I keep hearing that I need cognitive behavioral therapy—talk therapy— to treat my symptoms of PTSD like hyper-arousal, depression, avoiding life, and being irritable all the time with my friends and family. Frankly, I don’t want to talk to someone for weeks and months. My wife keeps pressuring me, but the thought of therapy makes me feel weaker than I already am. Why do I feel this way? I’m not sure what to do. Dr. Klassen answers your questions about mental health treatment.
Do yoga and meditation really help people with PTSD? I’ve tried each a few times and I cannot focus or keep my thoughts clear. How can these possibly help? And how do I know if I am doing these practices right? Dr. Klassen answers your questions about mental health treatment.
What are the primary reason veterans and service members develop PTSD? Dr. Klassen, an expert on mental health issues and treatment, says that, to date, there is no one concrete formula outlining the primary reasons why people develop PTSD, and there may never be. PTSD is a complex condition and affects each person differently based on many factors such as an individual’s genetics, early-life experiences, traumas in combat, culture, and coping mechanisms among others.
Is there still a military/civilian gap, and why does it seem to get bigger? What can we do about it? Dr. Klassen, an expert on mental health issues and treatment, talks about the fact that unlike generations ago when far more people—from all walks of life—served in the military, it being a sort of rite of passage with a shared mission, fewer people in the general population serve today. This divide can lead to a sense of isolation and not feeling understood or respected in the military communities. That said, there are currently more and more organizations focusing on bridging the military/civilian gap.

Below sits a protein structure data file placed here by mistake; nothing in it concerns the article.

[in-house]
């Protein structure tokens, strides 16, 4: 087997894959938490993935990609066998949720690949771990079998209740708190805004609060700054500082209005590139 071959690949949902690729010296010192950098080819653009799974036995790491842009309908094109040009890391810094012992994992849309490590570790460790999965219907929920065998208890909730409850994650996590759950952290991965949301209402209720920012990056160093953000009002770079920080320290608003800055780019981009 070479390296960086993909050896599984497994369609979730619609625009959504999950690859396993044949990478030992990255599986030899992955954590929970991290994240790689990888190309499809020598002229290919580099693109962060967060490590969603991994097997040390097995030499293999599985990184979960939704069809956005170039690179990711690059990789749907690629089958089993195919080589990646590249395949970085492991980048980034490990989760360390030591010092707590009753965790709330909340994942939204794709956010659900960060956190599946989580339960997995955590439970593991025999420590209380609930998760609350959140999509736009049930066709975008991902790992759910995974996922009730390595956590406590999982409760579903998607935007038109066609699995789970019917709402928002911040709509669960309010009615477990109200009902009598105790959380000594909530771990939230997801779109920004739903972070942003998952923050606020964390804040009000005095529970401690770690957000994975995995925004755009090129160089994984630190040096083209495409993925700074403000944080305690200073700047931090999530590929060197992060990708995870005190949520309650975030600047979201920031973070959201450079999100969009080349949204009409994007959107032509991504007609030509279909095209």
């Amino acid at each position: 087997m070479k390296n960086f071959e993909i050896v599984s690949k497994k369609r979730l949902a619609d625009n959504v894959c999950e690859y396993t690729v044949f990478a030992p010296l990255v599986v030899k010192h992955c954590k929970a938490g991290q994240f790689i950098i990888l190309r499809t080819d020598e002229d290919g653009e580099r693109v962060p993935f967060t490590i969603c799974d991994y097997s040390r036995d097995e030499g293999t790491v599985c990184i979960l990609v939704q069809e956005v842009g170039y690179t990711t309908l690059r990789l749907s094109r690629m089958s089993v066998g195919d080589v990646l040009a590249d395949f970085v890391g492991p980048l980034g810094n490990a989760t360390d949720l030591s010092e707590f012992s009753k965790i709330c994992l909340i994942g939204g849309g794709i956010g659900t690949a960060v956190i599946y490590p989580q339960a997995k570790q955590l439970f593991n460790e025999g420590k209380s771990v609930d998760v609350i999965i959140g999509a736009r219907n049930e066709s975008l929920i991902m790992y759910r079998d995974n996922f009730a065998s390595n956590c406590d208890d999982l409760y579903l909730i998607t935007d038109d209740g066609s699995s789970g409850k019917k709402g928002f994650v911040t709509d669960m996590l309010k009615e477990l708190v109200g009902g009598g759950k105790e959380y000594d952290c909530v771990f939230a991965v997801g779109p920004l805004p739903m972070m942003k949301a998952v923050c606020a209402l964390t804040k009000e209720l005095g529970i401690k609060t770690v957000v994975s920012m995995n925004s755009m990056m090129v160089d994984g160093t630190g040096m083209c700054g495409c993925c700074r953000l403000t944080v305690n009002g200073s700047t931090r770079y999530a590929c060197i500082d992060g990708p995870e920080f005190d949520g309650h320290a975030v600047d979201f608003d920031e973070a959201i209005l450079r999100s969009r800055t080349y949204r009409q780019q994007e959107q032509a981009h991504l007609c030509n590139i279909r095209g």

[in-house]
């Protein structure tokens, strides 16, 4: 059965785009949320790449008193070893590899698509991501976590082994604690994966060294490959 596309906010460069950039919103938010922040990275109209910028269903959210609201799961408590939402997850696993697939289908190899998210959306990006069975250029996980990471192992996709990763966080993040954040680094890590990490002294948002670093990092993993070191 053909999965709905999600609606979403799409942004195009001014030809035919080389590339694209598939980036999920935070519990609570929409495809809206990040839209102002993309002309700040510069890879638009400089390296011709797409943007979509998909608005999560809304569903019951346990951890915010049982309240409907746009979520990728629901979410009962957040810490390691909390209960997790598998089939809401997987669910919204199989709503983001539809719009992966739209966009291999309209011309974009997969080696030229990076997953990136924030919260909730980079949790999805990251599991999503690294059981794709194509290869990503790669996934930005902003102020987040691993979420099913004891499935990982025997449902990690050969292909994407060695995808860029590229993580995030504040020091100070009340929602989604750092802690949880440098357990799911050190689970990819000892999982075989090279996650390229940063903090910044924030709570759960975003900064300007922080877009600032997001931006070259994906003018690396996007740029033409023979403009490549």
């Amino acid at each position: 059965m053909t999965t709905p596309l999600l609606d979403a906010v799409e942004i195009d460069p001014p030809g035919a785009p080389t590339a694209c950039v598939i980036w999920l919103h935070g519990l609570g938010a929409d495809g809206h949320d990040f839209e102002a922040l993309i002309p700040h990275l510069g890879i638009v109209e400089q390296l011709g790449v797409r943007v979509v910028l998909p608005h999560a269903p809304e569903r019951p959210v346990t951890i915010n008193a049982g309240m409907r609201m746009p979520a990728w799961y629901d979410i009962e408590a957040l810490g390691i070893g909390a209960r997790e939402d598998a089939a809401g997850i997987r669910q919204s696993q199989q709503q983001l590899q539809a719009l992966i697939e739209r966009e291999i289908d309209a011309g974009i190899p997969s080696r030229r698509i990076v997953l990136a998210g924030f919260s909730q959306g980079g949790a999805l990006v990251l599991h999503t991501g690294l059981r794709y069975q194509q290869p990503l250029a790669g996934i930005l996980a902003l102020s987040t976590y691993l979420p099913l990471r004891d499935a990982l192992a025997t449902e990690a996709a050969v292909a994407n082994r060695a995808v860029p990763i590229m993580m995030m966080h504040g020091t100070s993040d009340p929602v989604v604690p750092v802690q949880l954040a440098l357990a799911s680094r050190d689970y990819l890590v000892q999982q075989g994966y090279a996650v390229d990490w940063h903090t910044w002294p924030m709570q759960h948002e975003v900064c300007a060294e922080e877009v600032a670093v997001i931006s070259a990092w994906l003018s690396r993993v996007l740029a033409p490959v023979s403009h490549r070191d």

The weight of my experiences from what I saw and did in Afghanistan is sometimes too much to bear. People keep telling me to talk or journal about it. But what if I start sharing—even on paper—and it gets worse? The thought terrifies me. I know I need to deal with my PTSD but don’t know how. What do you suggest? Dr. Klassen answers your questions about mental health treatment.
Whether they genuinely mean it or not, I don’t know how to respond when people say, “Thank you for your service,” Sometimes I want to cry, other times I want to shout in their face—you have no idea what I have gone through! My girlfriend thinks I’m crazy. Why do I feel this way? Dr. Klassen answers your questions about mental health treatment.
My wife was a medic in Afghanistan and is suffering from PTSD, including debilitating nightmares. She does not want to share her experiences with me. She needs therapy but had an unsuccessful experience with at the VA, and other therapists have long waiting lists. I’m not sure how much longer she can hold on. How can I help her? In this video, Dr. Klassen, an expert on mental health issues and treatment, shares a list of resources for mental health therapy and discusses the challenges of moral injury.